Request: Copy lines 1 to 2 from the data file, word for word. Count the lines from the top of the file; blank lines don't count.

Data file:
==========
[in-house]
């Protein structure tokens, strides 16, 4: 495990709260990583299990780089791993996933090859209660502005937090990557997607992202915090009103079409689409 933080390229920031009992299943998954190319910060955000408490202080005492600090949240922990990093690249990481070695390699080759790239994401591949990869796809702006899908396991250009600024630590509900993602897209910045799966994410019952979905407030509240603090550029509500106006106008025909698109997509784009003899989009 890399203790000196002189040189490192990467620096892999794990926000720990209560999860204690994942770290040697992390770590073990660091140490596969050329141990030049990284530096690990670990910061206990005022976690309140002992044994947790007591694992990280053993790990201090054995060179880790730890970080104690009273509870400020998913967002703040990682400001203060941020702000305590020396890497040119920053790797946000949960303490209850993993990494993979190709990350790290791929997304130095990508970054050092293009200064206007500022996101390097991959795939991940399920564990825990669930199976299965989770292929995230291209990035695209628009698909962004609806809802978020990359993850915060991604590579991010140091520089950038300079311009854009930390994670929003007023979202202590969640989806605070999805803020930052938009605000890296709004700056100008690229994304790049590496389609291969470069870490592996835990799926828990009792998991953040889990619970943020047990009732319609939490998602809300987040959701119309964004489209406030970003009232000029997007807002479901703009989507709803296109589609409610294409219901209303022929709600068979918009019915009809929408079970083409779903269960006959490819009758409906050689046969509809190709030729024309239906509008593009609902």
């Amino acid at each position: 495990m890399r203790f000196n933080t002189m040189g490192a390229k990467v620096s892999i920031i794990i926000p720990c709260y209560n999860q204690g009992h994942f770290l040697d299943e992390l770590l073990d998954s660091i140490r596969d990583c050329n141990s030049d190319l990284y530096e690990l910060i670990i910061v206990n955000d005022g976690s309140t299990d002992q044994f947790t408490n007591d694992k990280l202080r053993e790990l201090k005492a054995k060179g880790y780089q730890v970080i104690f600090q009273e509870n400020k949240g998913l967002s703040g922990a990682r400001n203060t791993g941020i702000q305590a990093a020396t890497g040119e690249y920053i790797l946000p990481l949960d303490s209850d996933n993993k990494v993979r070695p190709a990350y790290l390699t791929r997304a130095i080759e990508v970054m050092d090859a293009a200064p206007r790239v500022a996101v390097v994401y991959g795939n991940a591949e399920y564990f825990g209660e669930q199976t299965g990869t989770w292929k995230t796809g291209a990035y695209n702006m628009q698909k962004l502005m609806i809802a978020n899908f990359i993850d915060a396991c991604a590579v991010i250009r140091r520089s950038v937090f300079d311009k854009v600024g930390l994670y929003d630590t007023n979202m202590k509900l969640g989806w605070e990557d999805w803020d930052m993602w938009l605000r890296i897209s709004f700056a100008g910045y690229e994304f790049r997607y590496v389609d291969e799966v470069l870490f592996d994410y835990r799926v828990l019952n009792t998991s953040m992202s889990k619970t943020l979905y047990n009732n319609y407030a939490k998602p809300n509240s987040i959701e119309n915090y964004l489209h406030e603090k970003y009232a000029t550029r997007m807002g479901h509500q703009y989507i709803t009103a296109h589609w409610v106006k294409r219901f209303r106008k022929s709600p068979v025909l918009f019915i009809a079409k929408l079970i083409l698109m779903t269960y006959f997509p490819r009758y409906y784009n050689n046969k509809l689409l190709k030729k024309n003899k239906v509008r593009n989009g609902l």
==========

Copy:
[in-house]
């Protein structure tokens, strides 16, 4: 495990709260990583299990780089791993996933090859209660502005937090990557997607992202915090009103079409689409 933080390229920031009992299943998954190319910060955000408490202080005492600090949240922990990093690249990481070695390699080759790239994401591949990869796809702006899908396991250009600024630590509900993602897209910045799966994410019952979905407030509240603090550029509500106006106008025909698109997509784009003899989009 890399203790000196002189040189490192990467620096892999794990926000720990209560999860204690994942770290040697992390770590073990660091140490596969050329141990030049990284530096690990670990910061206990005022976690309140002992044994947790007591694992990280053993790990201090054995060179880790730890970080104690009273509870400020998913967002703040990682400001203060941020702000305590020396890497040119920053790797946000949960303490209850993993990494993979190709990350790290791929997304130095990508970054050092293009200064206007500022996101390097991959795939991940399920564990825990669930199976299965989770292929995230291209990035695209628009698909962004609806809802978020990359993850915060991604590579991010140091520089950038300079311009854009930390994670929003007023979202202590969640989806605070999805803020930052938009605000890296709004700056100008690229994304790049590496389609291969470069870490592996835990799926828990009792998991953040889990619970943020047990009732319609939490998602809300987040959701119309964004489209406030970003009232000029997007807002479901703009989507709803296109589609409610294409219901209303022929709600068979918009019915009809929408079970083409779903269960006959490819009758409906050689046969509809190709030729024309239906509008593009609902």